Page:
The second column is based on regular division print 74 and from the point of view of symmetries is the simplest of the three. The design only has translational symmetries. We can slide one image on top of another, but no other motions will cause the separate images to align themselves.

Here again only one tile is used. In this case the tile does not contain a full image of a bird, but instead is carefully designed to create images of black and while birds when columns of tiles are placed with a vertical shift allowing the heads of the birds to align with their bodies.

The last column is based on print 96 and has glide reflectional symmetries. If you take the image of a black swan and shift it up half a tile length and then flip it over a vertical line, it will align itself with the white swan.

One tile is used to cover the pillar and create a pattern where white swans fly to the right, while black swans fly to the left.

[Thanks to my sister for her company, support and for several of these photographs.]

1. Schattschneider, Doris [1990] (2004). Visions of Symmetry - Notebooks, Periodic Drawings, and Related Work of M. C. Escher, 2nd, Harry N. Abrams. ISBN 0810943085.

Ambiguous Figures - The Thiery Figure

While in Spain this summer I came across an ambiguous figure now called a Thiery figure. It is clear from the presence of this shape in mosaics from the Roman period on display in Cordoba, the floor of the Giralda in Seville and the back of a bench in the Real Alcazar in Seville that this ambiguous figure has been around for a long time.

Thiery figure in a mosaic from  the Roman period. (Cordoba, Spain)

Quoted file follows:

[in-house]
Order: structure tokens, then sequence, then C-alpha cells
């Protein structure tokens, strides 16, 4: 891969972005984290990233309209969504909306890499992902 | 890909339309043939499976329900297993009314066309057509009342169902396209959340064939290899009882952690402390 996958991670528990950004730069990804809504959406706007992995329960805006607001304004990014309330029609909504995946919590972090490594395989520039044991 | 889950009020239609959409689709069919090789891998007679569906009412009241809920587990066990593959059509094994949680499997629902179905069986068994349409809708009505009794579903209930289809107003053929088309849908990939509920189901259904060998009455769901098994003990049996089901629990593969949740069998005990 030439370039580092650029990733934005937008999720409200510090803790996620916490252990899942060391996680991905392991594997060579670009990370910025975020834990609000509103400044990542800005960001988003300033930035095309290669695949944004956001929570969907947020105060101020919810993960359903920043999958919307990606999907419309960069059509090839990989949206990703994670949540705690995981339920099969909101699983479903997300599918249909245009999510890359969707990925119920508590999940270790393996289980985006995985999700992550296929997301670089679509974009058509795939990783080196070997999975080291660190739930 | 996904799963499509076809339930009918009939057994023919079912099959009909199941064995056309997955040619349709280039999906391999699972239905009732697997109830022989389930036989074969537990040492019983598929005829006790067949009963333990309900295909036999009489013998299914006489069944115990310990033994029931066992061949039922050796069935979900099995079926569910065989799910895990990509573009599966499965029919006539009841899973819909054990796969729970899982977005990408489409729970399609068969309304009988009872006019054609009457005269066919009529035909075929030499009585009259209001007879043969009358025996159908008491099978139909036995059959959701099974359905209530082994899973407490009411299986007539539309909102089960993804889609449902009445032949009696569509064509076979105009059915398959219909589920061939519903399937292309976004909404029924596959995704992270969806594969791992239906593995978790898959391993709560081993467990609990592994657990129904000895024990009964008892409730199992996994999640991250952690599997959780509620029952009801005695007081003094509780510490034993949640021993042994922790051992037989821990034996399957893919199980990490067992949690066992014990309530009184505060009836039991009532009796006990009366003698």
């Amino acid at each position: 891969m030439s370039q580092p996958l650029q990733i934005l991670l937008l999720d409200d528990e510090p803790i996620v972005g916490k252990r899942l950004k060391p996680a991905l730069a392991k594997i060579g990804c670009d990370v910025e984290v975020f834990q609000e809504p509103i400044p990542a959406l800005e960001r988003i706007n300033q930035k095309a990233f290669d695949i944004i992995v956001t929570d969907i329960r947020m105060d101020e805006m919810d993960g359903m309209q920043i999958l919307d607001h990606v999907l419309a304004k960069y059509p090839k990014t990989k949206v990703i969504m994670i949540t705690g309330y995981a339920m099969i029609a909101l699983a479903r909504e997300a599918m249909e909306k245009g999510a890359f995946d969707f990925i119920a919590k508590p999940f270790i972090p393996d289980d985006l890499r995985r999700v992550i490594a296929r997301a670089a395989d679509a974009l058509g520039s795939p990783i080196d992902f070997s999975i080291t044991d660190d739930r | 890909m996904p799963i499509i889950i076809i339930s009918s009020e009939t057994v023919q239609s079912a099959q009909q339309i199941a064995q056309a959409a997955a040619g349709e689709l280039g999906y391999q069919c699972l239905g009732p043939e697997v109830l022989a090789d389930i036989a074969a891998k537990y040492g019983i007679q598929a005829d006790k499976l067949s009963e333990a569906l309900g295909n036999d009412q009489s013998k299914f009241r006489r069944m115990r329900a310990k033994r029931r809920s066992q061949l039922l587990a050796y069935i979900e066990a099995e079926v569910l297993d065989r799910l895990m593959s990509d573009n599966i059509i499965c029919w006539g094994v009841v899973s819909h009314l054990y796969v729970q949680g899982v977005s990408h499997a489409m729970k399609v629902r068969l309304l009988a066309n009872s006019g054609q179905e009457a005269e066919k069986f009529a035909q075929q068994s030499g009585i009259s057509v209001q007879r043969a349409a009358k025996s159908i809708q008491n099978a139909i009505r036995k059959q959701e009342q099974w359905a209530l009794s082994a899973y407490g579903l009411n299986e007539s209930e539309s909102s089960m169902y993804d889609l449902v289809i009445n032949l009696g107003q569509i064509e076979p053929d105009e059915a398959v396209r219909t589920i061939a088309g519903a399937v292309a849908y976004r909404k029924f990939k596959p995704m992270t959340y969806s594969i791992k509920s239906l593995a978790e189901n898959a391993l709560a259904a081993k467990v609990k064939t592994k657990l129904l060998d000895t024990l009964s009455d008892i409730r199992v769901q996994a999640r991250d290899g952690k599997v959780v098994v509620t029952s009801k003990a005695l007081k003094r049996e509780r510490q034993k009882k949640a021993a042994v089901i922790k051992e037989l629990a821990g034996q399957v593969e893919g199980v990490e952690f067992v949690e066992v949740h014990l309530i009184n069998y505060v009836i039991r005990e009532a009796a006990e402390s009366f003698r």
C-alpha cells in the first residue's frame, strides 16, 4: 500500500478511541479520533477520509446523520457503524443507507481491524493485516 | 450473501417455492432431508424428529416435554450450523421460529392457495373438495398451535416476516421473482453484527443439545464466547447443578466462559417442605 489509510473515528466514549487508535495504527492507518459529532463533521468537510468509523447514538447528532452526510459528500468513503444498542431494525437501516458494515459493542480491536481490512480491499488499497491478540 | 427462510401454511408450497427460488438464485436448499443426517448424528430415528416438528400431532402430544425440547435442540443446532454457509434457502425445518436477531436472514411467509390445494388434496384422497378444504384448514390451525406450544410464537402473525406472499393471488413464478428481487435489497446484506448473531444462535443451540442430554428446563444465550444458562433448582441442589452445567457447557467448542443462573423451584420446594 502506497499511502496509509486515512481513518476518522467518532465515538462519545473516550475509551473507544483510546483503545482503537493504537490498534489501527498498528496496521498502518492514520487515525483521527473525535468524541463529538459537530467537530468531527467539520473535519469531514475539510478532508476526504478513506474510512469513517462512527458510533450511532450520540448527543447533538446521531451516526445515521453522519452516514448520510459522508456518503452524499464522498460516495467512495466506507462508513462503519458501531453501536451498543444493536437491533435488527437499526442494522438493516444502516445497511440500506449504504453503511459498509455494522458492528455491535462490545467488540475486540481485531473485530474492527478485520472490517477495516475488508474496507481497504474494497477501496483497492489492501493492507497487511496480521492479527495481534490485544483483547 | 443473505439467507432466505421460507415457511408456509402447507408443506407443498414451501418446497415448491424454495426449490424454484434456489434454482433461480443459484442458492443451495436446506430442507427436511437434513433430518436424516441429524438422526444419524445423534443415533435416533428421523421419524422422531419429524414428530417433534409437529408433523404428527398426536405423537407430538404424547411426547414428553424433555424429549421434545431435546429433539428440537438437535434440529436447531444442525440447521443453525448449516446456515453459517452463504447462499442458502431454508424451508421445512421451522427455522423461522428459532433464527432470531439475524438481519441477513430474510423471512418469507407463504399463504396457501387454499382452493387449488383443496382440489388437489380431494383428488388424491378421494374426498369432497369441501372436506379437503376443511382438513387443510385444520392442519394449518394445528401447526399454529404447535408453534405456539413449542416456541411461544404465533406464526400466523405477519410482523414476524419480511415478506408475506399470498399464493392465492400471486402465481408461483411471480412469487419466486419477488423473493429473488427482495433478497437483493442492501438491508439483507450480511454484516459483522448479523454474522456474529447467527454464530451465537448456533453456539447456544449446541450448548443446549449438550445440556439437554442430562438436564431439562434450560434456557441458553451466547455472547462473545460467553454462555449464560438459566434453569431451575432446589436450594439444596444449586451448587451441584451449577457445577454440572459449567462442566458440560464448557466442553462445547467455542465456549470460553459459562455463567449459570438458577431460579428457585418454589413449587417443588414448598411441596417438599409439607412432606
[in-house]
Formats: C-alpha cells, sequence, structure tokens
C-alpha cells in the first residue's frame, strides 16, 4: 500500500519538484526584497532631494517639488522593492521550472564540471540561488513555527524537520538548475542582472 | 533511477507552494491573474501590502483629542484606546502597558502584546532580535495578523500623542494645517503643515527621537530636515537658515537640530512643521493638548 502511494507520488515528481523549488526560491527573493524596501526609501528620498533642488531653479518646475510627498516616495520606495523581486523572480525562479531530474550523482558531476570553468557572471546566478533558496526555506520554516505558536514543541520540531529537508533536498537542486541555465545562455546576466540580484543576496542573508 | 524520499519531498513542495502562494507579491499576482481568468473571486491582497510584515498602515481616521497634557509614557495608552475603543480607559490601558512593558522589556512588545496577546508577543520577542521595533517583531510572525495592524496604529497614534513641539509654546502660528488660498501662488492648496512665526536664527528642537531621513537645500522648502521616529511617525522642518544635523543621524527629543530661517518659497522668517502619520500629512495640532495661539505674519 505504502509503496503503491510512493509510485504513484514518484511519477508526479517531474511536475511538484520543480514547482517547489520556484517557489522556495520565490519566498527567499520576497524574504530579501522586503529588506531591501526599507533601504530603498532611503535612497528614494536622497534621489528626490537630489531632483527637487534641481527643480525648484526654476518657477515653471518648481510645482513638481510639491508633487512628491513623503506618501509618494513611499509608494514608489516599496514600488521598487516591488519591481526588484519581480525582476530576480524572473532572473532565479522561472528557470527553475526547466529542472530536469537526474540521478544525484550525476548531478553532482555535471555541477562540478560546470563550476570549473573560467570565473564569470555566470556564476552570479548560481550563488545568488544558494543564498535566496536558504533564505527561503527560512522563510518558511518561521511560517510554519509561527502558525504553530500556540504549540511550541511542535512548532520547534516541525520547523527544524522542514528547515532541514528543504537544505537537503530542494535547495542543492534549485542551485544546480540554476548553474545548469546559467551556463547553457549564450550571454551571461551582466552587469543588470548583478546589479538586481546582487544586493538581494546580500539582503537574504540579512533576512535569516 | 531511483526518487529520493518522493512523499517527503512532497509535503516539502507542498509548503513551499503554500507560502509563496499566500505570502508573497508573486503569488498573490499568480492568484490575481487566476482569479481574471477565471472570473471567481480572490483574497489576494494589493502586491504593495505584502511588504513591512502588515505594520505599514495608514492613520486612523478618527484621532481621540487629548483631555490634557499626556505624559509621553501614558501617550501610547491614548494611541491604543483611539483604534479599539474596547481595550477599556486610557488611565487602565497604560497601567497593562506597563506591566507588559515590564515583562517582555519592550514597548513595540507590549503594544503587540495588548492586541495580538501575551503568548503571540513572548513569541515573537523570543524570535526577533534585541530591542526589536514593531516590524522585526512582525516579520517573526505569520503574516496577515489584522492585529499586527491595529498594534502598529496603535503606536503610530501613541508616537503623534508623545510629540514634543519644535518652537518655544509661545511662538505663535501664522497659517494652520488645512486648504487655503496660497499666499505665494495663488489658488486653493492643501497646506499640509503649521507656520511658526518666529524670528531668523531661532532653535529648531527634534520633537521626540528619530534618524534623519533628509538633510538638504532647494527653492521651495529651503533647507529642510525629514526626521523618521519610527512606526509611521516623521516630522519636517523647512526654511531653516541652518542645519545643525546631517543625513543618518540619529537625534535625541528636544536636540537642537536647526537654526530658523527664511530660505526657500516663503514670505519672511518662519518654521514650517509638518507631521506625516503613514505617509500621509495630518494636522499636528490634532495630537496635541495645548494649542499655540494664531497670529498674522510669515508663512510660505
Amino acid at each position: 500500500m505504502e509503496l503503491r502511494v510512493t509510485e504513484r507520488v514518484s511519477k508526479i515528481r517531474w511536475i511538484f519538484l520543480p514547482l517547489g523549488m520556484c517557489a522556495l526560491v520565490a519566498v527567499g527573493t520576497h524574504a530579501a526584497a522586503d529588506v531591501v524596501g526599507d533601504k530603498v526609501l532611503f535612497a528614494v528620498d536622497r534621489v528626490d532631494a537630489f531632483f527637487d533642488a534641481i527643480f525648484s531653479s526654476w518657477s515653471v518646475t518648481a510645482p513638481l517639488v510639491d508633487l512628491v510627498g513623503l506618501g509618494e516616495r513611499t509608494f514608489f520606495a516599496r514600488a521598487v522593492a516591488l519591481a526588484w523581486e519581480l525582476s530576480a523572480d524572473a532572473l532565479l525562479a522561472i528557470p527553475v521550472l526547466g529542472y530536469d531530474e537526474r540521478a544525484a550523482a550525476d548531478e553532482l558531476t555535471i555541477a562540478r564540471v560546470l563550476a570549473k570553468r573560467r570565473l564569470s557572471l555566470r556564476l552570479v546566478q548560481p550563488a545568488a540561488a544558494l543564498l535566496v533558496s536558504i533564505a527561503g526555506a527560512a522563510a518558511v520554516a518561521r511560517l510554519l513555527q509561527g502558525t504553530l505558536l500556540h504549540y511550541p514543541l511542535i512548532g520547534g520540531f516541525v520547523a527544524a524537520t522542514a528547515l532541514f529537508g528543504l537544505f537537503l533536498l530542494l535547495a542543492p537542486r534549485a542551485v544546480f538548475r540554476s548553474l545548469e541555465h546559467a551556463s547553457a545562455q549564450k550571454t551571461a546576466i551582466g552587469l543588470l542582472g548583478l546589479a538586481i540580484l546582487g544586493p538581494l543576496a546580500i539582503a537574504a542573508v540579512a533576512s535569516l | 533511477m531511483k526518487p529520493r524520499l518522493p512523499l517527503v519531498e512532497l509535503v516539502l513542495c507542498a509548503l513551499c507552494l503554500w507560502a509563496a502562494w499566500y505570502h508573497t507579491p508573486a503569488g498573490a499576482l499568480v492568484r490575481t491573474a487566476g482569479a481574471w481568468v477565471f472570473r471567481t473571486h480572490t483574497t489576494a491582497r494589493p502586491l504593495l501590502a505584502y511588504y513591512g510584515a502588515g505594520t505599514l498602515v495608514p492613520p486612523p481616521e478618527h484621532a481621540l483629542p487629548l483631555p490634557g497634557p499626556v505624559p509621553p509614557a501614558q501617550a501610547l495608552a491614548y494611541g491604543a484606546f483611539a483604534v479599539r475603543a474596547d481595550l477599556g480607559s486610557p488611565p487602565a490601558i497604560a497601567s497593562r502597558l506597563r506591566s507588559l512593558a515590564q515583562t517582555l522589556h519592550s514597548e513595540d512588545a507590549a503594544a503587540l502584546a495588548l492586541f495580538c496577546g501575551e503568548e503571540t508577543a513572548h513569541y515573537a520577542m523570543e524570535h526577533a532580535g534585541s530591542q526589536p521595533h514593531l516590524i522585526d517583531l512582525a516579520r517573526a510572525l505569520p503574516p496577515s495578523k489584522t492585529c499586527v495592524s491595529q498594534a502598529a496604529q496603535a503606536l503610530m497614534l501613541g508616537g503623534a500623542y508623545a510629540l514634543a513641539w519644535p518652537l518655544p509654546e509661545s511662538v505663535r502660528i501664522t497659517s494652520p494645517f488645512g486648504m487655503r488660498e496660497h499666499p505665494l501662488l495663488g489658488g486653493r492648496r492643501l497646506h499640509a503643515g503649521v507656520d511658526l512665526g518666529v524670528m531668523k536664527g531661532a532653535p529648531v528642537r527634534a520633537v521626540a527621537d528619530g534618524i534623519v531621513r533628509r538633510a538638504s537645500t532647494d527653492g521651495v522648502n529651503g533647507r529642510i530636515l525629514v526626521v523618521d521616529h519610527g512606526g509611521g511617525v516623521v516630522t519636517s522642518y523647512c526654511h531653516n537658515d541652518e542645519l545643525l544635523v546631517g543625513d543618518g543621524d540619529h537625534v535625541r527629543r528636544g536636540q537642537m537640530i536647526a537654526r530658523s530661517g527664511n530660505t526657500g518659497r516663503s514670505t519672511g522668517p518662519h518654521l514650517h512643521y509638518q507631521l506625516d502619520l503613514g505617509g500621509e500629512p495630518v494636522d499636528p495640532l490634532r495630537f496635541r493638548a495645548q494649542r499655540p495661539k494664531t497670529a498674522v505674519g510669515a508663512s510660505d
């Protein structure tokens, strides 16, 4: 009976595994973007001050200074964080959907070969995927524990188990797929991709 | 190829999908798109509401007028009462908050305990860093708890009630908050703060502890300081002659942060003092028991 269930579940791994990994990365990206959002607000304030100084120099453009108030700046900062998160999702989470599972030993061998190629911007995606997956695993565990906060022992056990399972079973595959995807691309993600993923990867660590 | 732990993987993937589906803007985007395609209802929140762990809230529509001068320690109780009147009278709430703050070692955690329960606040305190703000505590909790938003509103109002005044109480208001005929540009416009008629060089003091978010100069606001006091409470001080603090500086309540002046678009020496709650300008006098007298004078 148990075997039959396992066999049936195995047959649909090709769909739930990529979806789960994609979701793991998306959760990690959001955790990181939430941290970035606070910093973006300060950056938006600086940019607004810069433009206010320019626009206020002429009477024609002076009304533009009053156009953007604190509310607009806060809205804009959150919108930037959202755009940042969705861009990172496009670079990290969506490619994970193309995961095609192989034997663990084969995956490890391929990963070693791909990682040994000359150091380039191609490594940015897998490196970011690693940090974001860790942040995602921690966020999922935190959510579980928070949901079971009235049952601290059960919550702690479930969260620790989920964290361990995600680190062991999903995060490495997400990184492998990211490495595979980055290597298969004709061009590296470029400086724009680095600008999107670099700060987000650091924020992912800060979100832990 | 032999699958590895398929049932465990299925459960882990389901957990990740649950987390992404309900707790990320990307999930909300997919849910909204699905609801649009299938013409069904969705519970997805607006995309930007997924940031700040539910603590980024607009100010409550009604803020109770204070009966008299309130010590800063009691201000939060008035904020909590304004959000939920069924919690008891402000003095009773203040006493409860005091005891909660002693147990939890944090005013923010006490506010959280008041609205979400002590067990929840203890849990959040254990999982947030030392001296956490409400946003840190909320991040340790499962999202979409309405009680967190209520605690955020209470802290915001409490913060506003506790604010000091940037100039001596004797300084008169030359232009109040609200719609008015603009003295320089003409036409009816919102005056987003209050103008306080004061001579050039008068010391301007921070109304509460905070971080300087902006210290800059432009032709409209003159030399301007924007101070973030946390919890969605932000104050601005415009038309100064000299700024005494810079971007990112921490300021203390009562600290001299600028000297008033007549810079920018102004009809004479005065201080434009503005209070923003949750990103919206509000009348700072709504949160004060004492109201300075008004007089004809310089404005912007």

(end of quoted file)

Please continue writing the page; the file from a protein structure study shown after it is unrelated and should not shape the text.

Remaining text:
The ambiguity of the figure allows us to view the square in the center as a face of a cube to its left as well as the face of a cube to the right. Consider the square in the center, and focus on the vertex at the bottom. This vertex is simultaneously the bottom left corner of the cube to the left and the bottom right corner of the cube on the right.

Bench in the Real Alcazar in Seville, Spain.
 The surface of this bench in the Real Alcazar in Seville, Spain is rather weathered, but the tiling on the top part of the bench is another ambiguous shape. In this case, due to the scale, it can make the pattern appear as a collection of elongated blocks all pointing to the upper left, or blocks pointing to your lower right.

This final example comes from the floor of one of the chapels in the Giralda in Seville Spain.

It is again the Thiery figure. Located on the floor it leaves one with the impression one is walking on a collection of cubes. But in this case are the tops of the cubes made of the white faces, or the red ones?

The name - Thiery figure - is said to have been given in 1895 when it was named after the psychologist A. Thiery. The examples here show that the figure has been around a lot longer than that.